In various implementations, platform 502 may include any combination of a chipset 505, processor 510, memory 512, storage 514, graphics subsystem 515, applications 515 and/or radio 515. Chipset 505 may provide intercommunication among processor 55, memory 512, storage 514, graphics subsystem 515, applications 515 and/or radio 515. For example, chipset 505 may include a storage adapter (not depicted) capable of providing intercommunication with storage 514.

Processor 510 may be implemented as a Complex Instruction Set Computer (CISC) or Reduced Instruction Set Computer (RISC) processors, x86 instruction set compatible processors, multi-core, or any other microprocessor or central processing unit (CPU). In various implementations, processor 510 may be dual-core processor(s), dual-core mobile processor(s), and so forth.

Memory 512 may be implemented as a volatile memory device such as, but not limited to, a Random Access Memory (RAM), Dynamic Random Access Memory (DRAM), or Static RAM (SRAM).

Storage 514 may be implemented as a non-volatile storage device such as, but not limited to, a magnetic disk drive, optical disk drive, tape drive, an internal storage device, an attached storage device, flash memory, battery backed-up SDRAM (synchronous DRAM), and/or a network accessible storage device. In various implementations, storage 514 may include technology to increase the storage performance enhanced protection for valuable digital media when multiple hard drives are included, for example.

Graphics subsystem 515 may perform processing of images such as still or video for display. Graphics subsystem 515 may be a graphics processing unit (GPU) or a visual processing unit (VPU), for example. An analog or digital interface may be used to communicatively couple graphics subsystem 515 and display 520. For example, the interface may be any of a High-Definition Multimedia Interface, Display Port, wireless HDMI, and/or wireless HD compliant techniques. Graphics subsystem 515 may be integrated into processor 510 or chipset 505. In some implementations, graphics subsystem 515 may be a stand-alone card communicatively coupled to chipset 505.

The graphics and/or video processing techniques described herein may be implemented in various hardware architectures. For example, graphics and/or video functionality may be integrated within a chipset. Alternatively, a discrete graphics and/or video processor may be used. As still another implementation, the graphics and/or video functions may be provided by a general-purpose processor, including a multi-core processor. In further embodiments, the functions may be implemented in a consumer electronics device.

Radio 518 may include one or more radios capable of transmitting and receiving signals using various suitable wireless communications techniques. Such techniques may involve communications across one or more wireless networks. Example wireless networks include (but are not limited to) wireless local area networks (WLANs), wireless personal area networks (WPANs), wireless metropolitan area network (WMANs), cellular networks, and satellite networks. In communicating across such networks, radio 518 may operate in accordance with one or more applicable standards in any version.

In various implementations, display 520 may include any television type monitor or display. Display 520 may include, for example, a computer display screen, touch screen display, video monitor, television-like device, and/or a television. Display 520 may be digital and/or analog. In various implementations, display 520 may be a holographic display. In addition, display 520 may be a transparent surface that may receive a visual projection. Such projections may convey various forms of information, images, and/or objects. For example, such projections may be a visual overlay for a mobile augmented reality (MAR) application. Under the control of one or more software applications 516, platform 502 may display user interface 522 on display 520.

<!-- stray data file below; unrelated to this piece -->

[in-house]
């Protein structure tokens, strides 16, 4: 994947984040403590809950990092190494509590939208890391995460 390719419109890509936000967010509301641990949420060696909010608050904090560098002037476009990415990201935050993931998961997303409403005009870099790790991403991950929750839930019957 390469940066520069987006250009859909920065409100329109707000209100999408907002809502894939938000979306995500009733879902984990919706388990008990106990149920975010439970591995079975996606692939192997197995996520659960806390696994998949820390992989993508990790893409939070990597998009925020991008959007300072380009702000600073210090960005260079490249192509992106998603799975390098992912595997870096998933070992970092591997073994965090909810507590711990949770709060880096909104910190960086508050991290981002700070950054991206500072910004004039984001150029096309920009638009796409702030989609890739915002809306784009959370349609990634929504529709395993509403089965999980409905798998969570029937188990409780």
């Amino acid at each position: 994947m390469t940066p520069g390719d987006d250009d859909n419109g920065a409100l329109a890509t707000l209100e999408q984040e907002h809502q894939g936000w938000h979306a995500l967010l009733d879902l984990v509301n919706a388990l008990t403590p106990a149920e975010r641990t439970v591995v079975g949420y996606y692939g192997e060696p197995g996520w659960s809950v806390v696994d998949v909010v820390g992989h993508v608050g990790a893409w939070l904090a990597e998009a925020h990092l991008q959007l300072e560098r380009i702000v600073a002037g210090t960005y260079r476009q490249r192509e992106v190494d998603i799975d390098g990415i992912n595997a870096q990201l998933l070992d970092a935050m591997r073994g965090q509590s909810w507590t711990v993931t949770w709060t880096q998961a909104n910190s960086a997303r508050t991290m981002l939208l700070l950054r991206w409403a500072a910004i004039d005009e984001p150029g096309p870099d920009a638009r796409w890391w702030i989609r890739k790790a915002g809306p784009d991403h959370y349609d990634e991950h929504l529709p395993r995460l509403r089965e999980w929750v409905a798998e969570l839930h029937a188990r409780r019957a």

In various implementations, content services device(s) 530 may be hosted by any national, international and/or independent service and thus accessible to platform 502 via the Internet, for example. Content services device(s) 530 may be coupled to platform 502 and/or to display 520. Platform 502 and/or content services device(s) 530 may be coupled to a network 550 to communicate (e.g., send and/or receive) media information to and from network 550. Content delivery device(s) 540 also may be coupled to platform 502 and/or to display 520.

In various implementations, content services device(s) 530 may include a cable television box, personal computer, network, telephone, Internet enabled devices or appliance capable of delivering digital information and/or content, and any other similar device capable of unidirectionally or bidirectionally communicating content between content providers and platform 502 and/display 520, via network 560 or directly. It will be appreciated that the content may be communicated unidirectionally and/or bidirectionally to and from any one of the components in system 500 and a content provider via network 560. Examples of content may include any media information including, for example, video, music, medical and gaming information, and so forth.

Content services device(s) 530 may receive content such as cable television programming including media information, digital information, and/or other content. Examples of content providers may include any cable or satellite television or radio or Internet content providers. The provided examples are not meant to limit implementations in accordance with the present disclosure in any way.